Accordance Blog
Aug 29, 2016 Richard Mansfield

Using Grammars for Exegesis--Really!

In my second year of seminary, years ago, I took a Greek syntax and exegesis course. As one might imagine, this course involved writing a syntax and exegesis paper. We were all required to pick a portion of the New Testament and look at it from every angle. We were encouraged to focus only on a verse or even just a sentence or phrase. That paper had to cover every aspect of our passage including linguistic, text-critical and interpretive (historical and modern) understandings.

We were told to comb through commentaries, journal articles, lexicons, and even grammars. Back then, trying to identify whether a grammar covered a particular passage of Scripture could be difficult—because back then, we didn’t have Accordance! We were dependent upon Scripture indexes in the back of books, and many books—especially grammars—simply didn’t have them. If a grammar was missing a Scripture index, I usually just skipped it. I wasn’t going to visually scan every page to see if my passage was covered. And back then, even if there was a Scripture index, it was prepared by a fallible human being. There was always the possibility that the index was not truly complete.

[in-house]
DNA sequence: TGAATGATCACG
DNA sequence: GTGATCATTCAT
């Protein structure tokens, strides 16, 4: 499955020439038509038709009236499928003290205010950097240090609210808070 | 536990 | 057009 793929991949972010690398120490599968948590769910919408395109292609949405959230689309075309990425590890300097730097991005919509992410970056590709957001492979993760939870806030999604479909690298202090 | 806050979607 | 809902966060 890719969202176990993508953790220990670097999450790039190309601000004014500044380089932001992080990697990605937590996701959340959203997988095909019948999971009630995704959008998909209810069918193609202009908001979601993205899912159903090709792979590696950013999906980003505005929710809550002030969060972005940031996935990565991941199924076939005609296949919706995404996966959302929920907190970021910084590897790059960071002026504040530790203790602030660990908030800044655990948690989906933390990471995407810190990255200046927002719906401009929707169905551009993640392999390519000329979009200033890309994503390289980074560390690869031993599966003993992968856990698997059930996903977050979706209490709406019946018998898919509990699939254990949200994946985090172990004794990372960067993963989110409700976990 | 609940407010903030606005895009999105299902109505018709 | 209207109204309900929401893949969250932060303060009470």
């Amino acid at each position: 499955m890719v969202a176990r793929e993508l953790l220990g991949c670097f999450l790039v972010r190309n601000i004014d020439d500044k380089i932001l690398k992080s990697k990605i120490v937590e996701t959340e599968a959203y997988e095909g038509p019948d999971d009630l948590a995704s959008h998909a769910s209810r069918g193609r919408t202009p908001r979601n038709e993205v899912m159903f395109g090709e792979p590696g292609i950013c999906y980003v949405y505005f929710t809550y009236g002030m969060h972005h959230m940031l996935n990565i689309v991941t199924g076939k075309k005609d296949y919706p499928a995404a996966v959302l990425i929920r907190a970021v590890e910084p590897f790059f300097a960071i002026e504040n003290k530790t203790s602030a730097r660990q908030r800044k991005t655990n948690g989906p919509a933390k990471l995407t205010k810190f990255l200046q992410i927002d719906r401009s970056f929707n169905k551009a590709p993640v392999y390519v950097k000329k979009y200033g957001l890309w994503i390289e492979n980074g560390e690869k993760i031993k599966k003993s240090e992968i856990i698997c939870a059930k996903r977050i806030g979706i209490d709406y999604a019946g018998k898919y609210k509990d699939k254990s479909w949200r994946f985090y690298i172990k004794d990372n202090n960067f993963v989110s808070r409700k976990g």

Accordance gives advantages for this kind of research that simply can’t be matched by print books. With Accordance, every reference work can be searched for any Bible reference. Simply drop down the list in the search field and choose Scripture. Tip: If you’re only wanting a narrowed reference, say Matthew 5:1, place the equals (=) sign in front of it so your search results will only display this verse and not any larger passage that would also include Matthew 5:1.

Wallace Matt 5:1

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The ability to search a grammar by verse reference is helpful, but even so, using Accordance’s Research Tool instead will allow you to search through multiple titles at once. Simply set the Research Settings to Verses and Grammars, add your reference to the Research search field (don’t forget the equals sign if necessary) and go! Every occurrence of your focus passage will be highlighted in the results.